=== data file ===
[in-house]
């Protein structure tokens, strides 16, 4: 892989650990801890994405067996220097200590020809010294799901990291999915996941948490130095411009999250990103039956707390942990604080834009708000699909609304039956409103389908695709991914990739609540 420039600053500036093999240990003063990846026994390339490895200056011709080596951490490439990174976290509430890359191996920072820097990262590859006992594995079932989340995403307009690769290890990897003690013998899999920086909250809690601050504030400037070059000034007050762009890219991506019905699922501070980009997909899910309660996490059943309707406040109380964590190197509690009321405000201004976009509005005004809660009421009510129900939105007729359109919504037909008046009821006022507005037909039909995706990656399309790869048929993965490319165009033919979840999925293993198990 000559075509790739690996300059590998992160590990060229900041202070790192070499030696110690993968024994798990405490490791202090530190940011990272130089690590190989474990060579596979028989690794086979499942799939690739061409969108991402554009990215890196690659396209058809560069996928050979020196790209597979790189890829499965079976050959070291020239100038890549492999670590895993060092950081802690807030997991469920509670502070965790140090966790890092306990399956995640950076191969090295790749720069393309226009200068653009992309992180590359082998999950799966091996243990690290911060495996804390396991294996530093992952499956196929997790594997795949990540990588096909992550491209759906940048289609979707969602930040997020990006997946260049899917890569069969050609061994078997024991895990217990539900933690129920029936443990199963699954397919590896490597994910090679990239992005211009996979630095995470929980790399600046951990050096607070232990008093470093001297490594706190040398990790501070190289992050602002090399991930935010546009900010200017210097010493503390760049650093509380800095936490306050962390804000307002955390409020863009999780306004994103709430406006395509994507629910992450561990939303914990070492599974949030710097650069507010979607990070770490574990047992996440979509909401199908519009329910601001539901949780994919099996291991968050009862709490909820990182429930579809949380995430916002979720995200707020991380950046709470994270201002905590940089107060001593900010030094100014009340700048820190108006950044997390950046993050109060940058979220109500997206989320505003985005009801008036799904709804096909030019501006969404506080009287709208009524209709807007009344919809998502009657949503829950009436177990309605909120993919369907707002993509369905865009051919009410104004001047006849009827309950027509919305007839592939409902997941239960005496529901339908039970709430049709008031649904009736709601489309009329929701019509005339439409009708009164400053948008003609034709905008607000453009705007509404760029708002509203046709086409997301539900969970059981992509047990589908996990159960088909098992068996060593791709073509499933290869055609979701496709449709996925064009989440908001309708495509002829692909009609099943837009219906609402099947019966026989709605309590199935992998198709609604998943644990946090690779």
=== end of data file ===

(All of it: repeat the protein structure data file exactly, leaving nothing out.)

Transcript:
[in-house]
């Protein structure tokens, strides 16, 4: 892989650990801890994405067996220097200590020809010294799901990291999915996941948490130095411009999250990103039956707390942990604080834009708000699909609304039956409103389908695709991914990739609540 420039600053500036093999240990003063990846026994390339490895200056011709080596951490490439990174976290509430890359191996920072820097990262590859006992594995079932989340995403307009690769290890990897003690013998899999920086909250809690601050504030400037070059000034007050762009890219991506019905699922501070980009997909899910309660996490059943309707406040109380964590190197509690009321405000201004976009509005005004809660009421009510129900939105007729359109919504037909008046009821006022507005037909039909995706990656399309790869048929993965490319165009033919979840999925293993198990 000559075509790739690996300059590998992160590990060229900041202070790192070499030696110690993968024994798990405490490791202090530190940011990272130089690590190989474990060579596979028989690794086979499942799939690739061409969108991402554009990215890196690659396209058809560069996928050979020196790209597979790189890829499965079976050959070291020239100038890549492999670590895993060092950081802690807030997991469920509670502070965790140090966790890092306990399956995640950076191969090295790749720069393309226009200068653009992309992180590359082998999950799966091996243990690290911060495996804390396991294996530093992952499956196929997790594997795949990540990588096909992550491209759906940048289609979707969602930040997020990006997946260049899917890569069969050609061994078997024991895990217990539900933690129920029936443990199963699954397919590896490597994910090679990239992005211009996979630095995470929980790399600046951990050096607070232990008093470093001297490594706190040398990790501070190289992050602002090399991930935010546009900010200017210097010493503390760049650093509380800095936490306050962390804000307002955390409020863009999780306004994103709430406006395509994507629910992450561990939303914990070492599974949030710097650069507010979607990070770490574990047992996440979509909401199908519009329910601001539901949780994919099996291991968050009862709490909820990182429930579809949380995430916002979720995200707020991380950046709470994270201002905590940089107060001593900010030094100014009340700048820190108006950044997390950046993050109060940058979220109500997206989320505003985005009801008036799904709804096909030019501006969404506080009287709208009524209709807007009344919809998502009657949503829950009436177990309605909120993919369907707002993509369905865009051919009410104004001047006849009827309950027509919305007839592939409902997941239960005496529901339908039970709430049709008031649904009736709601489309009329929701019509005339439409009708009164400053948008003609034709905008607000453009705007509404760029708002509203046709086409997301539900969970059981992509047990589908996990159960088909098992068996060593791709073509499933290869055609979701496709449709996925064009989440908001309708495509002829692909009609099943837009219906609402099947019966026989709605309590199935992998198709609604998943644990946090690779």